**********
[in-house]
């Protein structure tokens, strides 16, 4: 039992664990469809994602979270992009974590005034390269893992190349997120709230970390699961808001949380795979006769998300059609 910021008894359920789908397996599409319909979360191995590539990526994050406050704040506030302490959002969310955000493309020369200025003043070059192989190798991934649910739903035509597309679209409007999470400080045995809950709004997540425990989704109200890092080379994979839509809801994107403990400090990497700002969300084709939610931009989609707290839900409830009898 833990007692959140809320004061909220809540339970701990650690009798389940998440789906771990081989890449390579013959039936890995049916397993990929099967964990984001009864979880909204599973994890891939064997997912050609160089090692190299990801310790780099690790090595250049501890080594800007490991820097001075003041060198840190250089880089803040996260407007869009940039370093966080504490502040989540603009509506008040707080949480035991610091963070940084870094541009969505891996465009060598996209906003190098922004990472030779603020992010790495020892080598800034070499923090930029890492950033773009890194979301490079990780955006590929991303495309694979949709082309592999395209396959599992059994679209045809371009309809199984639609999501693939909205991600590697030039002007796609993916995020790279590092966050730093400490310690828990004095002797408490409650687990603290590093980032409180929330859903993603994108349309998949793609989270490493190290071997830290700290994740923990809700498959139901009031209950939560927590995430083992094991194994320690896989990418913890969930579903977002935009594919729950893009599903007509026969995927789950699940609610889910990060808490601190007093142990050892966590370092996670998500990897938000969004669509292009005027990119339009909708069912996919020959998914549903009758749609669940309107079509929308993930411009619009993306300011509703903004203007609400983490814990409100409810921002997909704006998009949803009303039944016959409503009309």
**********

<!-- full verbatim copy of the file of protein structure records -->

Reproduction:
[in-house]
């Protein structure tokens, strides 16, 4: 039992664990469809994602979270992009974590005034390269893992190349997120709230970390699961808001949380795979006769998300059609 910021008894359920789908397996599409319909979360191995590539990526994050406050704040506030302490959002969310955000493309020369200025003043070059192989190798991934649910739903035509597309679209409007999470400080045995809950709004997540425990989704109200890092080379994979839509809801994107403990400090990497700002969300084709939610931009989609707290839900409830009898 833990007692959140809320004061909220809540339970701990650690009798389940998440789906771990081989890449390579013959039936890995049916397993990929099967964990984001009864979880909204599973994890891939064997997912050609160089090692190299990801310790780099690790090595250049501890080594800007490991820097001075003041060198840190250089880089803040996260407007869009940039370093966080504490502040989540603009509506008040707080949480035991610091963070940084870094541009969505891996465009060598996209906003190098922004990472030779603020992010790495020892080598800034070499923090930029890492950033773009890194979301490079990780955006590929991303495309694979949709082309592999395209396959599992059994679209045809371009309809199984639609999501693939909205991600590697030039002007796609993916995020790279590092966050730093400490310690828990004095002797408490409650687990603290590093980032409180929330859903993603994108349309998949793609989270490493190290071997830290700290994740923990809700498959139901009031209950939560927590995430083992094991194994320690896989990418913890969930579903977002935009594919729950893009599903007509026969995927789950699940609610889910990060808490601190007093142990050892966590370092996670998500990897938000969004669509292009005027990119339009909708069912996919020959998914549903009758749609669940309107079509929308993930411009619009993306300011509703903004203007609400983490814990409100409810921002997909704006998009949803009303039944016959409503009309």